Anyway, as I mentioned, the whole stress-comparison issue is made more complicated by the fact that the points of force application on the shaft of the paddle are closer together when using a paddle float than when paddling, and the shaft length between the blade and the nearest point of force application to the shaft is much greater. So the best one can do is get a rough feel for comparing the two situations. That said, paying attention to those actual points of force application brings up another reason to doubt that the paddle shaft is stressed much. You see, holding a lever down by means of a tight line stretched horizontally across it is about the most inefficient method possible, and I think on a lot of boats you'd pry loose the perimeter-line anchors if you held the boat solidly while applying an upward (buoyant) force on the blade of 20 or 25 pounds (bear in mind that this is exactly the same, in terms of forces applied, as if the boat were tipped forcibly enough, with the paddle attached, that 20 or 25 pounds of flotation attached to the blade are pushed beneath the surface). I'm just being logical about this again, because this would result in hundreds of pounds of "lift" on the perimeter line and its anchors, and the resulting tension in the line would be several times greater still. I just don't believe these kinds of stresses occur during paddle-float use, and since I DO believe what I said before, that the boat won't undergo a strong twisting action simply due to being hit by a wave, I'm not coming up with any reason at all to expect what you do (if the boat did twist the way you imply, who'd have a strong enough brace to keep themselves upright in such conditions in the first place? In actual fact, when people brace it's because they have tilted beyond their natural balance point and they need to push themselves upright again lest they fall over the rest of the way, NOT because the boat itself is undergoing a strong twisting force that must be resisted).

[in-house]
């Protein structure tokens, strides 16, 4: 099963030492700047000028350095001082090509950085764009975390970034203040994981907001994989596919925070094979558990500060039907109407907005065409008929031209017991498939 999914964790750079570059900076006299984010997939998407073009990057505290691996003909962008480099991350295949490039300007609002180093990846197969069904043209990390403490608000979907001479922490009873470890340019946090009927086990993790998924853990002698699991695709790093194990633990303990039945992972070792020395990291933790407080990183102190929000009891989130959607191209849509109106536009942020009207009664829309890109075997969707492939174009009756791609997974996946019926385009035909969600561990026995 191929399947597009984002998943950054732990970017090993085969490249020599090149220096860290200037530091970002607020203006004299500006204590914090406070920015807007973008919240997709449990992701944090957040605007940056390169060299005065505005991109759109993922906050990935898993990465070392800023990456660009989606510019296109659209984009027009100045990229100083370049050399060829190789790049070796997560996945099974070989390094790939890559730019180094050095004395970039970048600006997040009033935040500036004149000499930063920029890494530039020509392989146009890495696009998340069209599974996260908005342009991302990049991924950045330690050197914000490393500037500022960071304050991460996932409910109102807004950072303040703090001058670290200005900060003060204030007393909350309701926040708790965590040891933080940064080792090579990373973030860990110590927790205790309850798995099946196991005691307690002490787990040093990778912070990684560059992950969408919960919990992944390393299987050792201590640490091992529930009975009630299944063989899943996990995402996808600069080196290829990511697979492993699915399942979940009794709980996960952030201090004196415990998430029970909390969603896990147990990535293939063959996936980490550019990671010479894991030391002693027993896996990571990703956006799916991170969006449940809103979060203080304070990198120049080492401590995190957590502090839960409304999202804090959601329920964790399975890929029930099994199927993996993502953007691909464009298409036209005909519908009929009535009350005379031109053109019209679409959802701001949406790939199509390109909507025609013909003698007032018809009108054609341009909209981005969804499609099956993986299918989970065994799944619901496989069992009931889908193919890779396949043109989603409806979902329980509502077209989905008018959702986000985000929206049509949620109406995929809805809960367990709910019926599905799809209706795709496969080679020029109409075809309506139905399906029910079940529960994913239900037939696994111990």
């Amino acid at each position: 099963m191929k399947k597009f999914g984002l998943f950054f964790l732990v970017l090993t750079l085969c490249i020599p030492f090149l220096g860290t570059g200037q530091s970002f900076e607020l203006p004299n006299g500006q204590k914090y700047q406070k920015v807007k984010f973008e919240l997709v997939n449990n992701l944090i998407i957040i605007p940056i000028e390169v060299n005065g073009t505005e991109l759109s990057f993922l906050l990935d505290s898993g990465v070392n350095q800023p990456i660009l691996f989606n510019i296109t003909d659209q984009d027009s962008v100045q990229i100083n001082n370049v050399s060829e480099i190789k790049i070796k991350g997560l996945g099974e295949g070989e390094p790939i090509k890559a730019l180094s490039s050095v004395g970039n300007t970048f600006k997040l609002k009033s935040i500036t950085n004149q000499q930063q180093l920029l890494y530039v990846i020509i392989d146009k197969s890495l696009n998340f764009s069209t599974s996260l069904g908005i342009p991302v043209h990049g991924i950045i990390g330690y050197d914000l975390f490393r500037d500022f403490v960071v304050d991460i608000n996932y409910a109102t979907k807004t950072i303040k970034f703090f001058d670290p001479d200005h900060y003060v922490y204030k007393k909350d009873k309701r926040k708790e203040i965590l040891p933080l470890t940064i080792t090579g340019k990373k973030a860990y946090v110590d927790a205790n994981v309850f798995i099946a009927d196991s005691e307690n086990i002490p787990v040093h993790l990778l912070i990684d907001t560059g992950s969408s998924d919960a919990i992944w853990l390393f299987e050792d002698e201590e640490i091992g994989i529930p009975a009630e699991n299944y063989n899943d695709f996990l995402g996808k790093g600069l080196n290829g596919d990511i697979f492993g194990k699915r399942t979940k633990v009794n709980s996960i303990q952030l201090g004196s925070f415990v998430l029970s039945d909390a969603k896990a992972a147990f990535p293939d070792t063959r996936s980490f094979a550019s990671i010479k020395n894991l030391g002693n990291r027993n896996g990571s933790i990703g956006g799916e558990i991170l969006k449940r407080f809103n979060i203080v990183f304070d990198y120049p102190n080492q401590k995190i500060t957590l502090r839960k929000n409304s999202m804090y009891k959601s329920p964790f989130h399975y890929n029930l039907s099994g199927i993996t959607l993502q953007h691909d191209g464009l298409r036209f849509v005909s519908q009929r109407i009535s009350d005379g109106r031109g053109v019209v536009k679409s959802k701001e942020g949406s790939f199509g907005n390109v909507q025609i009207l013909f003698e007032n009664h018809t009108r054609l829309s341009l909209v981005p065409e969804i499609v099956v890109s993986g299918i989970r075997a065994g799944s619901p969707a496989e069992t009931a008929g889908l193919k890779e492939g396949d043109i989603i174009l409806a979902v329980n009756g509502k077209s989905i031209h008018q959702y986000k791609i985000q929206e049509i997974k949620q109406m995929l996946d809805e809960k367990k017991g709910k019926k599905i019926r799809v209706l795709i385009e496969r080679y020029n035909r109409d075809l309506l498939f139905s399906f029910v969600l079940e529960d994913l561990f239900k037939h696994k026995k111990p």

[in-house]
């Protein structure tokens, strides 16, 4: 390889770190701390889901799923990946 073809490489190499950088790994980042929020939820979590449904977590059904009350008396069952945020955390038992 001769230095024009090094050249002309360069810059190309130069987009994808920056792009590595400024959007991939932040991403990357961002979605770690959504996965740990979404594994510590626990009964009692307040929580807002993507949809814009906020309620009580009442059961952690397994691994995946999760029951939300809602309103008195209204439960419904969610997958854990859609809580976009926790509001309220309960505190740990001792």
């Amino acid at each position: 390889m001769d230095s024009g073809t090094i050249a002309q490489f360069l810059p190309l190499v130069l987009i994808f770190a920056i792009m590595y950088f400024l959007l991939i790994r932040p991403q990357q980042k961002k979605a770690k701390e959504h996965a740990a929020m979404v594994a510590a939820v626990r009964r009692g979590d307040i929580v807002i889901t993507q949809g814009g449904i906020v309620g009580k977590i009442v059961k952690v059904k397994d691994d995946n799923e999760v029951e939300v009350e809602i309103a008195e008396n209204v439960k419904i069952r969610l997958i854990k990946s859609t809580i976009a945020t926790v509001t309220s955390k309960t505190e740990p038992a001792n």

That's a whole lot of talk, but it's an attempt to apply a logical method of looking at what the forces could be, and where are they would be applied. When I do that, I just can't imagine a way that the forces or stresses could end up being all that great.

More resistance than a single chamber
Thanks for your analysis. I was thinking of a twisting motion from a wave, but simply more downward pressure on the paddle.